is the number of dimensions in the latent space) vectors representing the mean and the standard devation. These Gaussians are sampled, and *the samples are sent through the decoder*. This is the reparameterization step, also see my comments in the `reparameterize()`

function.

What a fabulous trick!

The loss function has a term for input-output similarity, and, importantly, it has a second term that uses the Kullback–Leibler divergence to test how close the learned Gaussians are to unit Gaussians.

In other words, this extension to AEs enables us to derive Gaussian distributed latent spaces from arbitrary data. Given for example a large set of shapes, the latest space would be a high-dimensional space where each shape is represented by a single point, and the points would be normally distributed over all dimensions. With this one can represent existing shapes, but one can also synthesise completely new and plausible shapes by sampling points in latent space.

## Results using MNIST

Below you see 64 random samples of a two-dimensional latent space of MNIST digits that I made with the example below, with `ZDIMS=2`

.

Next is the reconstruction of 8 random unseen test digits via a more reasonable 20-dimensional latent space. Keep in mind that the VAE has learned a 20-dimensional normal distribution for any input digit, from which samples are drawn that reconstruct via the decoder to output that appear similar to the input.

## A diagram of a simple VAE

## A simple VAE implemented using PyTorch

I used PyCharm in remote interpreter mode, with the interpreter running on a machine with a CUDA-capable GPU to explore the code below. PyCharm parses the type annotations, which helps with code completion. I also made extensive use of the debugger to better understand logic flow and variable contents. (Debuggability is one of PyTorch’s strong points.)

Let me know in the comments to this post if you have any suggestions on how the code comments could be further improved.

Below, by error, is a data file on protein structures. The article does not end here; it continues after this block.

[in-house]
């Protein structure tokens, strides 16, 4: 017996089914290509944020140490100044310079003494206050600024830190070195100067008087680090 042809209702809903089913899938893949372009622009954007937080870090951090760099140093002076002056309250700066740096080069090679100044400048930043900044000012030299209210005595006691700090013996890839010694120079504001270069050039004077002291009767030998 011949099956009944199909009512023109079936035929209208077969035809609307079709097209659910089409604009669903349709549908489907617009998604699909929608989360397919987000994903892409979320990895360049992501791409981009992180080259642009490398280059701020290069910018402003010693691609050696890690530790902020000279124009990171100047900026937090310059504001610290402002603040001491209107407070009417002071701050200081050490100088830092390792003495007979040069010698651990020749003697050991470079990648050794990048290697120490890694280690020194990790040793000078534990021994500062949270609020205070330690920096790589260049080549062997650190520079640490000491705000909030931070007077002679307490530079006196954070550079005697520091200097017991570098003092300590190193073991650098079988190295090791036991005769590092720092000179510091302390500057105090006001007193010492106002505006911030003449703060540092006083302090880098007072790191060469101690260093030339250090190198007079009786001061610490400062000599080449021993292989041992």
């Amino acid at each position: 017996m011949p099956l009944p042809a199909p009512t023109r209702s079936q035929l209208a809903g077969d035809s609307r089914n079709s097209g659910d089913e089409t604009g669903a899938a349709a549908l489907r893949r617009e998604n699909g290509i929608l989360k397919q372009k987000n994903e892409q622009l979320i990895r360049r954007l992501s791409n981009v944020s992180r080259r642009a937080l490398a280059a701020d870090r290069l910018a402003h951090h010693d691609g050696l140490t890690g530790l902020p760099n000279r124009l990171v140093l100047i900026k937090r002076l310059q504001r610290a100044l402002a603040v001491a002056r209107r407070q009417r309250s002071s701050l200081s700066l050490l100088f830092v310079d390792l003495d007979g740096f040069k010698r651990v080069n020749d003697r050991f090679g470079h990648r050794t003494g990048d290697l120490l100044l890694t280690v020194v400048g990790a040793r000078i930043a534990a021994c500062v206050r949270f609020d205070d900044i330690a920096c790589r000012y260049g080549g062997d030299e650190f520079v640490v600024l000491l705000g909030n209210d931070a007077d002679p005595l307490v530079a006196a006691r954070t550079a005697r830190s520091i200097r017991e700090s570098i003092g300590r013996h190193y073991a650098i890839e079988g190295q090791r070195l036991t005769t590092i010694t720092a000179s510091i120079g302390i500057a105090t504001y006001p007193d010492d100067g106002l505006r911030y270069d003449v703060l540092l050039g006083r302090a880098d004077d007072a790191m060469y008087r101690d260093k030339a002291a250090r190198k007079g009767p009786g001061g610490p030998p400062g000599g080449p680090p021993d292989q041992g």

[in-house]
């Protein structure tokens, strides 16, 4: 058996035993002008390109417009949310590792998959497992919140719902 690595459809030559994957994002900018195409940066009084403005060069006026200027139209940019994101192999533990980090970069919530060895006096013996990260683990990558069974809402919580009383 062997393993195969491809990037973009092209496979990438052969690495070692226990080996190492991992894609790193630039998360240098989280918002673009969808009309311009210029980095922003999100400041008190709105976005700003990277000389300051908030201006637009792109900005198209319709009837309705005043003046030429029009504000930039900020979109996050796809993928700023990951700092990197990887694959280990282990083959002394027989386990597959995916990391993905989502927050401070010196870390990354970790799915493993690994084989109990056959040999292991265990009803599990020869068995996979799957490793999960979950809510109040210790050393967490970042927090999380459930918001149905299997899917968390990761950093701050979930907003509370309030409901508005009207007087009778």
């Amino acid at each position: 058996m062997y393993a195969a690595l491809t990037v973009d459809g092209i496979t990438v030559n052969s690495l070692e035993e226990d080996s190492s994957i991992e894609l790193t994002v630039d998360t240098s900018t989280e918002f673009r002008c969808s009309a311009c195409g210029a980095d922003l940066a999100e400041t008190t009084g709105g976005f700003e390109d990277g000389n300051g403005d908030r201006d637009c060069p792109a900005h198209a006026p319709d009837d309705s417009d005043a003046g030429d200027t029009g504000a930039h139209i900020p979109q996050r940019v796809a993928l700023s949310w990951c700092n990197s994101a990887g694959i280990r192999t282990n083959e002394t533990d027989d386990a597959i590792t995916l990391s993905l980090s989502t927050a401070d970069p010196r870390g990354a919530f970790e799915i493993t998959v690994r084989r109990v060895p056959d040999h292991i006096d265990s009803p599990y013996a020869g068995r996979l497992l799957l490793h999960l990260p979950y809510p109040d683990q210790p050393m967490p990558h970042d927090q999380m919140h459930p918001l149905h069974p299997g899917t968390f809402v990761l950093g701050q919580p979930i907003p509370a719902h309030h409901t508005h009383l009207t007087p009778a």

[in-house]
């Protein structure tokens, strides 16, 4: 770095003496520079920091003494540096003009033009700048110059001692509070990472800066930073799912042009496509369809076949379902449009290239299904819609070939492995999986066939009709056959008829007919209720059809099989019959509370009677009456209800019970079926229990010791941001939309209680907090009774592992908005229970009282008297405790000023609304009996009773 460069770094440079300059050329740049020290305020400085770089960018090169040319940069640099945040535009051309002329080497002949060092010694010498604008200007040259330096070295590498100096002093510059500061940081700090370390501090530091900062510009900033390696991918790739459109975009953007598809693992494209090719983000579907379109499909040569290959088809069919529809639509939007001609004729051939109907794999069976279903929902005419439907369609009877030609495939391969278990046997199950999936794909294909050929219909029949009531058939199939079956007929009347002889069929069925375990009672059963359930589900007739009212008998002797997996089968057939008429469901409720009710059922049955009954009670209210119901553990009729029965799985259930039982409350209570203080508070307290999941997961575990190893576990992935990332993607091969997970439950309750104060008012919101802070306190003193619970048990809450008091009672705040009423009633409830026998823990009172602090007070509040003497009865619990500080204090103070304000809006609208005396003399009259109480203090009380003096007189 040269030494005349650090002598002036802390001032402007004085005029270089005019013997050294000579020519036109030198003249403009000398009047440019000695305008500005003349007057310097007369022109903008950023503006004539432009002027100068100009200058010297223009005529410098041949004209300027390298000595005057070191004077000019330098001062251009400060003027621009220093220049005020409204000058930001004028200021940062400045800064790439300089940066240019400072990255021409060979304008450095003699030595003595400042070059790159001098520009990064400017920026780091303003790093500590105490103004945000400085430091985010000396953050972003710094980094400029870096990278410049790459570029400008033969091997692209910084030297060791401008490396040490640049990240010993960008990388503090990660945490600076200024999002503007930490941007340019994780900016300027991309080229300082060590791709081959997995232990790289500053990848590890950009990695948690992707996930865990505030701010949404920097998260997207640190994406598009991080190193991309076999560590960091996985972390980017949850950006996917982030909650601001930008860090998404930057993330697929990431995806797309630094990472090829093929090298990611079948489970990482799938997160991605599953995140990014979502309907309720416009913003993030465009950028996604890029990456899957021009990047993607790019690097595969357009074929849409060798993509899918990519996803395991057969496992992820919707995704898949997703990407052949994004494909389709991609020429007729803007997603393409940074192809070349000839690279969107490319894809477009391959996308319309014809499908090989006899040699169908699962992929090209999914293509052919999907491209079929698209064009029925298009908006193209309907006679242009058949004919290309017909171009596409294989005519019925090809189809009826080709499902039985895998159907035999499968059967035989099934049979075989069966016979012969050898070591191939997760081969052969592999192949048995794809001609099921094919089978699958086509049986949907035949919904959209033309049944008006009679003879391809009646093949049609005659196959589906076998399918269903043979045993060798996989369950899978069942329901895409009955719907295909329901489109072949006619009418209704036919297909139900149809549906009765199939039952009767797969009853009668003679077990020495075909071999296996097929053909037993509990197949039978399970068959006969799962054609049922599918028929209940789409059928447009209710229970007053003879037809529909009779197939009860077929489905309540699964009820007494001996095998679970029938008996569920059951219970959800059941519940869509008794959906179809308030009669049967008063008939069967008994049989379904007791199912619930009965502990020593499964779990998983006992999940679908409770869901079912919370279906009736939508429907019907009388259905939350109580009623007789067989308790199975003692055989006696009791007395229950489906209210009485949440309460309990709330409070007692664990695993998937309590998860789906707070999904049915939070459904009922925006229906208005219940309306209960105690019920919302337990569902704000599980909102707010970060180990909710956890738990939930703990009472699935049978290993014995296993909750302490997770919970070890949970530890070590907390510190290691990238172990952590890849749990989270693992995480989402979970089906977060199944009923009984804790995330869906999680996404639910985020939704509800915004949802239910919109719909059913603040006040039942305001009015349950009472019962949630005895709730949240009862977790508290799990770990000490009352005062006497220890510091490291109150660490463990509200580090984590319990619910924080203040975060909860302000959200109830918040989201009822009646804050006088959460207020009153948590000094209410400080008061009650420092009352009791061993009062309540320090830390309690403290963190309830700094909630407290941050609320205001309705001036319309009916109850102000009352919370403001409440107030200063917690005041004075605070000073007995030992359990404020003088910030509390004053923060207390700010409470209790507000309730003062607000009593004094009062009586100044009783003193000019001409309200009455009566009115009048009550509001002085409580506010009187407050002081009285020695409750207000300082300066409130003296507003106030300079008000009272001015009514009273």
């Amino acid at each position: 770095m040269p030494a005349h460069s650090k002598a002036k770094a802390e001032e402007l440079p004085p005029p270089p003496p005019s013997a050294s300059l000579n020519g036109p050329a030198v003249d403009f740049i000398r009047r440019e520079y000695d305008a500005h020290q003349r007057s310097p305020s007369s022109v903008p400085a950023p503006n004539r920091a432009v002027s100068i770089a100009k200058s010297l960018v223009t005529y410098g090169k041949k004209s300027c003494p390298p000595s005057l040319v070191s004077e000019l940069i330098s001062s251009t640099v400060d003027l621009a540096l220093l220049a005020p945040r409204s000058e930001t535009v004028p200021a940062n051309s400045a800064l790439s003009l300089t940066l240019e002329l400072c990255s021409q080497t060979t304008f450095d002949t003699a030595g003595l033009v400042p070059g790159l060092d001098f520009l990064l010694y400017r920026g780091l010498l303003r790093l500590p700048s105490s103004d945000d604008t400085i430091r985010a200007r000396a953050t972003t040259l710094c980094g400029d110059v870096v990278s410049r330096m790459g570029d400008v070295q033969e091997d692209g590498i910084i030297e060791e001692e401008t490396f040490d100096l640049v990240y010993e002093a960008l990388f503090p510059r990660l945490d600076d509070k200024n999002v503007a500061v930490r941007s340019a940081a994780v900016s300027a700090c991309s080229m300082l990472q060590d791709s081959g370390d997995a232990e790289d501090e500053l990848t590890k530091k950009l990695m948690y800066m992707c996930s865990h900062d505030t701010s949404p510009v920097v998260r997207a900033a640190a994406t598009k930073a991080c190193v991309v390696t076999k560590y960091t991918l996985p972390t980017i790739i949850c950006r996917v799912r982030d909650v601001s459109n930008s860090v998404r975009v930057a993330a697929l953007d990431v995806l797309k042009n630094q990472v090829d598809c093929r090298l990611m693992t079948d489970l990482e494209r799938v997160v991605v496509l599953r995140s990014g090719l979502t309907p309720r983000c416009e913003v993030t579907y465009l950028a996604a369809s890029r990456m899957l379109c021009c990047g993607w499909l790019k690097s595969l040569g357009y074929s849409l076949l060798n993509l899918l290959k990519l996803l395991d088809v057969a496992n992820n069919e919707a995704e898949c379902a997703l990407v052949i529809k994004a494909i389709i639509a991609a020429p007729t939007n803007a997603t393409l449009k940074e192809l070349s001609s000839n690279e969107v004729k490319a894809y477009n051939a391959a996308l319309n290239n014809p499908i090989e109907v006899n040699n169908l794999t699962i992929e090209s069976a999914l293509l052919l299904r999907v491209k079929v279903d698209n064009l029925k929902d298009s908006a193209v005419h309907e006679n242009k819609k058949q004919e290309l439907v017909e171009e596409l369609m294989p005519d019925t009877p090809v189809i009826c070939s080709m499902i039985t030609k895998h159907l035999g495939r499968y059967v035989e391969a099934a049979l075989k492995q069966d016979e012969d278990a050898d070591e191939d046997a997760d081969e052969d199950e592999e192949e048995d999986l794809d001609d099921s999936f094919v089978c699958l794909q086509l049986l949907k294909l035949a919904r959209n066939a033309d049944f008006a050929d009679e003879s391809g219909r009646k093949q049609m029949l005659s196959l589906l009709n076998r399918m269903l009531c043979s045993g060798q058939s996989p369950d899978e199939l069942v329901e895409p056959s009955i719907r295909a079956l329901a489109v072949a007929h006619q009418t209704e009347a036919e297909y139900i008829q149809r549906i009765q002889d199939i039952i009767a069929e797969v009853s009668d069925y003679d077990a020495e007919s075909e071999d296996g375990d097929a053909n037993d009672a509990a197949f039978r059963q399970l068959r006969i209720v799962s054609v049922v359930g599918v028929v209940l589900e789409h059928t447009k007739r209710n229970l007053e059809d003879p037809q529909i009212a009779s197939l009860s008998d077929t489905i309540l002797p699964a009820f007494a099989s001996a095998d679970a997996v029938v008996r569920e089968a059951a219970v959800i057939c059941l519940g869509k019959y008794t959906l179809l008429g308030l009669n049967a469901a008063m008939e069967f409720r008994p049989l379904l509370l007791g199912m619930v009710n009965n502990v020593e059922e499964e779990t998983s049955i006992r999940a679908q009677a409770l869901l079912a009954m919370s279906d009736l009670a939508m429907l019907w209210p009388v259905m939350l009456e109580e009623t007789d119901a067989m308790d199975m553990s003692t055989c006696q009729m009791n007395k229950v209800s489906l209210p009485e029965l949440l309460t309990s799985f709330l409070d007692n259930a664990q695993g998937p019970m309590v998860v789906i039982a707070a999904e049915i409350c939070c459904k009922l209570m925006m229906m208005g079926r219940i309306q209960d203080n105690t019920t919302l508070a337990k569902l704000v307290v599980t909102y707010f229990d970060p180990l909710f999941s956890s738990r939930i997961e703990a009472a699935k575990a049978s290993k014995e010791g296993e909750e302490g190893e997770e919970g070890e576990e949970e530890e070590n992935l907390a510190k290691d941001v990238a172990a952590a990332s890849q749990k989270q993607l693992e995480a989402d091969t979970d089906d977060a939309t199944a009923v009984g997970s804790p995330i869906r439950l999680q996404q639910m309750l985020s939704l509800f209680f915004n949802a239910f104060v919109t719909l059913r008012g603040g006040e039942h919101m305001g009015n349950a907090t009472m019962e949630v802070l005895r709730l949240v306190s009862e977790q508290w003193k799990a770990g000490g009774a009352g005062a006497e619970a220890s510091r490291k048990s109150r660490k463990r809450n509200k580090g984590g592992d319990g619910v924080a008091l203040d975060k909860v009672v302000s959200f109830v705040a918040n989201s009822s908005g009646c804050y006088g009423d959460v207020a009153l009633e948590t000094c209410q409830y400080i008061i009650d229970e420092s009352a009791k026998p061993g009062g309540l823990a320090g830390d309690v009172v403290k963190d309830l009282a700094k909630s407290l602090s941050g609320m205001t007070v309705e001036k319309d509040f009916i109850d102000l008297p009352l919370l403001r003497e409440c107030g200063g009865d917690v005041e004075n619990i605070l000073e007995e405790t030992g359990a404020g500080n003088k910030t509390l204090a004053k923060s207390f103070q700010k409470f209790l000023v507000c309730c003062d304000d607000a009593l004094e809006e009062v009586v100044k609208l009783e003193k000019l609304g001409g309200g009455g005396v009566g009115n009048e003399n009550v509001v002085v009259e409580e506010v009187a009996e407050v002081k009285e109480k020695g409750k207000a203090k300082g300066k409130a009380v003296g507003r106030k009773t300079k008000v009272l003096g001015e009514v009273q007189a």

# example from https://github.com/pytorch/examples/blob/master/vae/main.py # commented and type annotated by Charl Botha <cpbotha@vxlabs.com> import os import torch import torch.utils.data from torch import nn, optim from torch.autograd import Variable from torch.nn import functional as F from torchvision import datasets, transforms from torchvision.utils import save_image # changed configuration to this instead of argparse for easier interaction CUDA = True SEED = 1 BATCH_SIZE = 128 LOG_INTERVAL = 10 EPOCHS = 10 # connections through the autoencoder bottleneck # in the pytorch VAE example, this is 20 ZDIMS = 20 # I do this so that the MNIST dataset is downloaded where I want it os.chdir("/home/cpbotha/Downloads/pytorch-vae") torch.manual_seed(SEED) if CUDA: torch.cuda.manual_seed(SEED) # DataLoader instances will load tensors directly into GPU memory kwargs = {'num_workers': 1, 'pin_memory': True} if CUDA else {} # Download or load downloaded MNIST dataset # shuffle data at every epoch train_loader = torch.utils.data.DataLoader( datasets.MNIST('data', train=True, download=True, transform=transforms.ToTensor()), batch_size=BATCH_SIZE, shuffle=True, **kwargs) # Same for test data test_loader = torch.utils.data.DataLoader( datasets.MNIST('data', train=False, transform=transforms.ToTensor()), batch_size=BATCH_SIZE, shuffle=True, **kwargs) class VAE(nn.Module): def __init__(self): super(VAE, self).__init__() # ENCODER # 28 x 28 pixels = 784 input pixels, 400 outputs self.fc1 = nn.Linear(784, 400) # rectified linear unit layer from 400 to 400 # max(0, x) self.relu = nn.ReLU() self.fc21 = nn.Linear(400, ZDIMS) # mu layer self.fc22 = nn.Linear(400, ZDIMS) # logvariance layer # this last layer bottlenecks through ZDIMS connections # DECODER # from bottleneck to hidden 400 self.fc3 = nn.Linear(ZDIMS, 400) # from hidden 400 to 784 outputs self.fc4 = nn.Linear(400, 784) self.sigmoid = nn.Sigmoid() def encode(self, x: Variable) -> (Variable, Variable): """Input vector x -> fully connected 1 -> ReLU -> (fully connected 21, fully connected 22) Parameters ---------- x : [128, 784] matrix; 128 digits of 28x28 pixels each Returns ------- (mu, logvar) : ZDIMS mean units one for each latent dimension, ZDIMS variance units one for each latent dimension """ # h1 is [128, 400] h1 = self.relu(self.fc1(x)) # type: Variable return self.fc21(h1), self.fc22(h1) def reparameterize(self, mu: Variable, logvar: Variable) -> Variable: """THE REPARAMETERIZATION IDEA: For each training sample (we get 128 batched at a time) - take the current learned mu, stddev for each of the ZDIMS dimensions and draw a random sample from that distribution - the whole network is trained so that these randomly drawn samples decode to output that looks like the input - which will mean that the std, mu will be learned *distributions* that correctly encode the inputs - due to the additional KLD term (see loss_function() below) the distribution will tend to unit Gaussians Parameters ---------- mu : [128, ZDIMS] mean matrix logvar : [128, ZDIMS] variance matrix Returns ------- During training random sample from the learned ZDIMS-dimensional normal distribution; during inference its mean. """ if self.training: # multiply log variance with 0.5, then in-place exponent # yielding the standard deviation std = logvar.mul(0.5).exp_() # type: Variable # - std.data is the [128,ZDIMS] tensor that is wrapped by std # - so eps is [128,ZDIMS] with all elements drawn from a mean 0 # and stddev 1 normal distribution that is 128 samples # of random ZDIMS-float vectors eps = Variable(std.data.new(std.size()).normal_()) # - sample from a normal distribution with standard # deviation = std and mean = mu by multiplying mean 0 # stddev 1 sample with desired std and mu, see # https://stats.stackexchange.com/a/16338 # - so we have 128 sets (the batch) of random ZDIMS-float # vectors sampled from normal distribution with learned # std and mu for the current input return eps.mul(std).add_(mu) else: # During inference, we simply spit out the mean of the # learned distribution for the current input. We could # use a random sample from the distribution, but mu of # course has the highest probability. return mu def decode(self, z: Variable) -> Variable: h3 = self.relu(self.fc3(z)) return self.sigmoid(self.fc4(h3)) def forward(self, x: Variable) -> (Variable, Variable, Variable): mu, logvar = self.encode(x.view(-1, 784)) z = self.reparameterize(mu, logvar) return self.decode(z), mu, logvar model = VAE() if CUDA: model.cuda() def loss_function(recon_x, x, mu, logvar) -> Variable: # how well do input x and output recon_x agree? BCE = F.binary_cross_entropy(recon_x, x.view(-1, 784)) # KLD is Kullback–Leibler divergence -- how much does one learned # distribution deviate from another, in this specific case the # learned distribution from the unit Gaussian # see Appendix B from VAE paper: # Kingma and Welling. Auto-Encoding Variational Bayes. ICLR, 2014 # https://arxiv.org/abs/1312.6114 # - D_{KL} = 0.5 * sum(1 + log(sigma^2) - mu^2 - sigma^2) # note the negative D_{KL} in appendix B of the paper KLD = -0.5 * torch.sum(1 + logvar - mu.pow(2) - logvar.exp()) # Normalise by same number of elements as in reconstruction KLD /= BATCH_SIZE * 784 # BCE tries to make our reconstruction as accurate as possible # KLD tries to push the distributions as close as possible to unit Gaussian return BCE + KLD # Dr Diederik Kingma: as if VAEs weren't enough, he also gave us Adam! optimizer = optim.Adam(model.parameters(), lr=1e-3) def train(epoch): # toggle model to train mode model.train() train_loss = 0 # in the case of MNIST, len(train_loader.dataset) is 60000 # each `data` is of BATCH_SIZE samples and has shape [128, 1, 28, 28] for batch_idx, (data, _) in enumerate(train_loader): data = Variable(data) if CUDA: data = data.cuda() optimizer.zero_grad() # push whole batch of data through VAE.forward() to get recon_loss recon_batch, mu, logvar = model(data) # calculate scalar loss loss = loss_function(recon_batch, data, mu, logvar) # calculate the gradient of the loss w.r.t. the graph leaves # i.e. input variables -- by the power of pytorch! loss.backward() train_loss += loss.data[0] optimizer.step() if batch_idx % LOG_INTERVAL == 0: print('Train Epoch: {} [{}/{} ({:.0f}%)]\tLoss: {:.6f}'.format( epoch, batch_idx * len(data), len(train_loader.dataset), 100. * batch_idx / len(train_loader), loss.data[0] / len(data))) print('====> Epoch: {} Average loss: {:.4f}'.format( epoch, train_loss / len(train_loader.dataset))) def test(epoch): # toggle model to test / inference mode model.eval() test_loss = 0 # each data is of BATCH_SIZE (default 128) samples for i, (data, _) in enumerate(test_loader): if CUDA: # make sure this lives on the GPU data = data.cuda() # we're only going to infer, so no autograd at all required: volatile=True data = Variable(data, volatile=True) recon_batch, mu, logvar = model(data) test_loss += loss_function(recon_batch, data, mu, logvar).data[0] if i == 0: n = min(data.size(0), 8) # for the first 128 batch of the epoch, show the first 8 input digits # with right below them the reconstructed output digits comparison = torch.cat([data[:n], recon_batch.view(BATCH_SIZE, 1, 28, 28)[:n]]) save_image(comparison.data.cpu(), 'results/reconstruction_' + str(epoch) + '.png', nrow=n) test_loss /= len(test_loader.dataset) print('====> Test set loss: {:.4f}'.format(test_loss)) for epoch in range(1, EPOCHS + 1): train(epoch) test(epoch) # 64 sets of random ZDIMS-float vectors, i.e. 64 locations / MNIST # digits in latent space sample = Variable(torch.randn(64, ZDIMS)) if CUDA: sample = sample.cuda() sample = model.decode(sample).cpu() # save out as an 8x8 matrix of MNIST digits # this will give you a visual idea of how well latent space can generate things # that look like digits save_image(sample.data.view(64, 1, 28, 28), 'results/sample_' + str(epoch) + '.png')